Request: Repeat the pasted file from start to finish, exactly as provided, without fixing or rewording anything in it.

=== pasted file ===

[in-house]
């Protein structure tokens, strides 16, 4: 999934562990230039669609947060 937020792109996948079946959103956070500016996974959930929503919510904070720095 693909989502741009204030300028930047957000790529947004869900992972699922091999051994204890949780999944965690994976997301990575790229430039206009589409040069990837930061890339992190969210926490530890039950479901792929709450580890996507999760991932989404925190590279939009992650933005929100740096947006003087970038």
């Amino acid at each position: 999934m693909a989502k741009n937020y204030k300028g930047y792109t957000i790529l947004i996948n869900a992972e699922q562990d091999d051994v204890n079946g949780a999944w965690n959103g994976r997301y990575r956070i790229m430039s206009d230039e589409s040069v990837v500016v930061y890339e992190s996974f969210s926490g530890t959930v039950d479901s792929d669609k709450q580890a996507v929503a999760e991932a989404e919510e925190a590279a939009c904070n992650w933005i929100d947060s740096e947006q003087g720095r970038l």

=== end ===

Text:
[in-house]
């Protein structure tokens, strides 16, 4: 999934562990230039669609947060 937020792109996948079946959103956070500016996974959930929503919510904070720095 693909989502741009204030300028930047957000790529947004869900992972699922091999051994204890949780999944965690994976997301990575790229430039206009589409040069990837930061890339992190969210926490530890039950479901792929709450580890996507999760991932989404925190590279939009992650933005929100740096947006003087970038």
């Amino acid at each position: 999934m693909a989502k741009n937020y204030k300028g930047y792109t957000i790529l947004i996948n869900a992972e699922q562990d091999d051994v204890n079946g949780a999944w965690n959103g994976r997301y990575r956070i790229m430039s206009d230039e589409s040069v990837v500016v930061y890339e992190s996974f969210s926490g530890t959930v039950d479901s792929d669609k709450q580890a996507v929503a999760e991932a989404e919510e925190a590279a939009c904070n992650w933005i929100d947060s740096e947006q003087g720095r970038l």